Re: Kernel testing

Seth M. Landsman (
Mon, 14 Apr 1997 17:50:43 -0400 (EDT)

On Mon, 14 Apr 1997 wrote:

> "Seth M. Landsman" <> writes:
> >On 14 Apr 1997, Miguel de Icaza wrote:
> >> The test suite then could actually stress test the kernel code without
> >> even booting the kernel.
> >
> > Exactly. It would save a whole lot of problems for many people if
> >they could test the integrity of the kernel before they installed it.
> >This wouldn't save everyone from installing a kernel that didn't boot, but
> >it would save some ...
> Note that while this will catch a certain class of errors, it will won't
> do much to catch race conditions or broken hardware initializations
> which only occur when the kernel is booted live.

There is a very large class of errors that will be totally missed.
Of course hardware problems will be missed in most cases, probably race
conditions as well.
That isn't to say that we won't find a bunch of errors that will
catch hardware problems and the like.

> If you're kernel won't boot it's often because of a race condition
> or some stupid hardware initialization. Still, ex-suiti (is that even a
> word?) testing ofvarious critical kernel routines is a good idea,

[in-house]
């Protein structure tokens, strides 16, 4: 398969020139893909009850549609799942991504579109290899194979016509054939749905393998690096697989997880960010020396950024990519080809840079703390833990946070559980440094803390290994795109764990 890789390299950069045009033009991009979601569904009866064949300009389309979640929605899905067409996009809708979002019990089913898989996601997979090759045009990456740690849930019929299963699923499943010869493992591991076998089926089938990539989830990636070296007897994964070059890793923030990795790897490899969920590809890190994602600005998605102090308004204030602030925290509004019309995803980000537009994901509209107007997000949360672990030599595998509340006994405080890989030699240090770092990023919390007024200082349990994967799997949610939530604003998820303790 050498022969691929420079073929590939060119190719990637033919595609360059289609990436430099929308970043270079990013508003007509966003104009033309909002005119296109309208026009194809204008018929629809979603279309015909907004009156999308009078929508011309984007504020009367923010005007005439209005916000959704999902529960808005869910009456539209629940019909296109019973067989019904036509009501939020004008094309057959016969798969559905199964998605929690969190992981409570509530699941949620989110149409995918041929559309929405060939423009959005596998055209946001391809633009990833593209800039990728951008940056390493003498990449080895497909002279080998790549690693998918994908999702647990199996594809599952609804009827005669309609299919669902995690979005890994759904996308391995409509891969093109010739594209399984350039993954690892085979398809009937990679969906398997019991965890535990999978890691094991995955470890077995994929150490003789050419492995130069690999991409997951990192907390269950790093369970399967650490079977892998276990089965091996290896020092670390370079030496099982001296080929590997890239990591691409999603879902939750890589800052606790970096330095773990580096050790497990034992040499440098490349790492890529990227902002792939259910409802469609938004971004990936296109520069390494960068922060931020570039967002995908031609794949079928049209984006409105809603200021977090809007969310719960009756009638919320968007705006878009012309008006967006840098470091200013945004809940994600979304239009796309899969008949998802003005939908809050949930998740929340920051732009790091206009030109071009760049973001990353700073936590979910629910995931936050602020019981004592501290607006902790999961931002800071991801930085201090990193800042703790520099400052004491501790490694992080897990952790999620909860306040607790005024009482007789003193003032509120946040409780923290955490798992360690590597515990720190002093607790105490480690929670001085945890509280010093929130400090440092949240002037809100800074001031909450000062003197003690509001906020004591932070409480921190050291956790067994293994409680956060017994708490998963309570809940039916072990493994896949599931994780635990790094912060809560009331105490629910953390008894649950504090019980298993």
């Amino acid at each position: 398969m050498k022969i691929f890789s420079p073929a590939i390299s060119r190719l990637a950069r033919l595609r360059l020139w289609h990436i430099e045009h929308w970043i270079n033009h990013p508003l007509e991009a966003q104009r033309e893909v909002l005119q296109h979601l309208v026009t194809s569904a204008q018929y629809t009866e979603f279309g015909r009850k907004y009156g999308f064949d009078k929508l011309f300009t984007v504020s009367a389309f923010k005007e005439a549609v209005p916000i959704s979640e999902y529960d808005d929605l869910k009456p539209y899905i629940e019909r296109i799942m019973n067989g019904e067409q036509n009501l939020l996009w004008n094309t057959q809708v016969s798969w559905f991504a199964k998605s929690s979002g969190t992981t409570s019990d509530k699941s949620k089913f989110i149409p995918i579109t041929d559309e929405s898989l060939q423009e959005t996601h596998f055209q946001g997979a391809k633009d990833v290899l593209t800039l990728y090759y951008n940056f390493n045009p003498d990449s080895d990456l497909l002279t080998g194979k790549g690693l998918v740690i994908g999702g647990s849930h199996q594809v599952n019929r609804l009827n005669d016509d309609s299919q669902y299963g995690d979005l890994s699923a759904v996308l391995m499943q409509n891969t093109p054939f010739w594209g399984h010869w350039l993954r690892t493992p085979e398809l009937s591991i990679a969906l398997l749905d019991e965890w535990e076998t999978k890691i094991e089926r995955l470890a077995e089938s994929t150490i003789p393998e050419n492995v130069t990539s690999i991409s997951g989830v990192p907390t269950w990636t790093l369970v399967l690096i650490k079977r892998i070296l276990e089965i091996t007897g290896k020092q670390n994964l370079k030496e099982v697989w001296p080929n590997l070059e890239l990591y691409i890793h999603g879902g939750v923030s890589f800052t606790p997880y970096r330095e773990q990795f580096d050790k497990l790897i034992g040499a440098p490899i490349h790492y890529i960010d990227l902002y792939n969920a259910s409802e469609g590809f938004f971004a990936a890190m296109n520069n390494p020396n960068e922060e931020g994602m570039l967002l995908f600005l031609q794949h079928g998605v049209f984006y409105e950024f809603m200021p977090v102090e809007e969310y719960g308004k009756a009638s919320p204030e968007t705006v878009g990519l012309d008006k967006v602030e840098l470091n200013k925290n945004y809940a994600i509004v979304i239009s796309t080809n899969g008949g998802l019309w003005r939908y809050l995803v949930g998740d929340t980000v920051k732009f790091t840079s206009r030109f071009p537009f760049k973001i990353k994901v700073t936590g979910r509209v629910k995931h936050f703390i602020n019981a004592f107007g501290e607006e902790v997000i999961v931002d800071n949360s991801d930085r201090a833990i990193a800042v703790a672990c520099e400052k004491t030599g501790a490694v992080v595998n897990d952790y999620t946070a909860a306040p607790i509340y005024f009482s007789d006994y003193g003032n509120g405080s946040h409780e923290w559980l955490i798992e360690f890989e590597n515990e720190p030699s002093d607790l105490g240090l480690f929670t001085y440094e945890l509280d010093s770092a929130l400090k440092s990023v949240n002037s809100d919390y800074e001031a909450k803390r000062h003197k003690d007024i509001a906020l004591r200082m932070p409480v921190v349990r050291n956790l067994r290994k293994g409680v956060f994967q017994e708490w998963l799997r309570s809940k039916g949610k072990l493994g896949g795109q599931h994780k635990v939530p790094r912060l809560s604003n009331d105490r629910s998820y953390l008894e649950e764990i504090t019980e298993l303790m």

> expecially if the way they are tested is to write a bit of code
> that calls the routine and tries to force it to do something wrong.


> We can always accumulate such bits of testing code over time as we
> spot errors in the kernel. It does take a bit more effort on the part
> of developers who must also write new testing when they discover a
> kernel bug, but you often end up writing a good bit of such code anyway
> to test your theories about what is really going on in the kernel.
> The same can be said for collecting bits of code that are used to test
> a running kernel.

Three thoughts ...

First, this testing idea has two schools of thought, both of which
should be implemented in time. One idea is that we are testing
compatibility with the kernel and your machine. Second is that we are
beating the crap out of your machine and the kernel to find hardware
errors in your machine and load / time sensitive errors in the kernel.
The first school is the easiest to implement, I think, and will have the
largest base of people to use it, as it won't break their machine.

Second, developers probably build stub modules to test out their
drives and modifications. Would they be willing to let us have these
stubs for inclusion?

Third, what about the module facility for testing? i.e., person
builds a new kernel. Person's old kernel has module support. Can we have
the old kernel load up bits and pieces of the new kernel for testing